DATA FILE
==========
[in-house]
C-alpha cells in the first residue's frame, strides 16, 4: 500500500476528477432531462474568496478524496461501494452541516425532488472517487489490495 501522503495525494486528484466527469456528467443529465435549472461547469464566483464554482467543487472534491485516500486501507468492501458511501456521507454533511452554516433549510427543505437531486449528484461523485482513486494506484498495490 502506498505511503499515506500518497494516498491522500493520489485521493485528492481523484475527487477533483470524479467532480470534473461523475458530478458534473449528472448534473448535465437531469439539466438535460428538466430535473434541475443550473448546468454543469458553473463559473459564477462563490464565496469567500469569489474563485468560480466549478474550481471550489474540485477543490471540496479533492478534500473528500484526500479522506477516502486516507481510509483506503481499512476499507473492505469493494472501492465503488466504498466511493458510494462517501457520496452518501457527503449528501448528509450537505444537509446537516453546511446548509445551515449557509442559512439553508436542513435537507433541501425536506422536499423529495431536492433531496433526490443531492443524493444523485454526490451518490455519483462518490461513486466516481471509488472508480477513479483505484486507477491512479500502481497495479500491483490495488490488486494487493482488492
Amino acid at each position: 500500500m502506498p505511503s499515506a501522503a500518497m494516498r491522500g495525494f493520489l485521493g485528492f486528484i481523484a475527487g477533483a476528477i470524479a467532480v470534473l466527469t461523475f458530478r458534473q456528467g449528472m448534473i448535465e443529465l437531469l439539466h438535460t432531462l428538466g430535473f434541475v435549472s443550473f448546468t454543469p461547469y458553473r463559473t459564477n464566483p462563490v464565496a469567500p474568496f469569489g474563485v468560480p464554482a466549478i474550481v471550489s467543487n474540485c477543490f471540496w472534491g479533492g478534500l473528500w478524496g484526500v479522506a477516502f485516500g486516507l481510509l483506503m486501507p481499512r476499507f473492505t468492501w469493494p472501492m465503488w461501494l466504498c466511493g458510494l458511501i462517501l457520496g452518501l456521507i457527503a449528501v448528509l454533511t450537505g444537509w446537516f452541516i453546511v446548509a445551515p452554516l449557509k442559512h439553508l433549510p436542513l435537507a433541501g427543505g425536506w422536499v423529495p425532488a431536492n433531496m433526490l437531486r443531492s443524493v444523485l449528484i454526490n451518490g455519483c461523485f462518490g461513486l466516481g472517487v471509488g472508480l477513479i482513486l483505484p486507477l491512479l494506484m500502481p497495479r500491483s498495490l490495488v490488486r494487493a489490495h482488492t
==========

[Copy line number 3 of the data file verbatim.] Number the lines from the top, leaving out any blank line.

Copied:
Amino acid at each position: 500500500m502506498p505511503s499515506a501522503a500518497m494516498r491522500g495525494f493520489l485521493g485528492f486528484i481523484a475527487g477533483a476528477i470524479a467532480v470534473l466527469t461523475f458530478r458534473q456528467g449528472m448534473i448535465e443529465l437531469l439539466h438535460t432531462l428538466g430535473f434541475v435549472s443550473f448546468t454543469p461547469y458553473r463559473t459564477n464566483p462563490v464565496a469567500p474568496f469569489g474563485v468560480p464554482a466549478i474550481v471550489s467543487n474540485c477543490f471540496w472534491g479533492g478534500l473528500w478524496g484526500v479522506a477516502f485516500g486516507l481510509l483506503m486501507p481499512r476499507f473492505t468492501w469493494p472501492m465503488w461501494l466504498c466511493g458510494l458511501i462517501l457520496g452518501l456521507i457527503a449528501v448528509l454533511t450537505g444537509w446537516f452541516i453546511v446548509a445551515p452554516l449557509k442559512h439553508l433549510p436542513l435537507a433541501g427543505g425536506w422536499v423529495p425532488a431536492n433531496m433526490l437531486r443531492s443524493v444523485l449528484i454526490n451518490g455519483c461523485f462518490g461513486l466516481g472517487v471509488g472508480l477513479i482513486l483505484p486507477l491512479l494506484m500502481p497495479r500491483s498495490l490495488v490488486r494487493a489490495h482488492t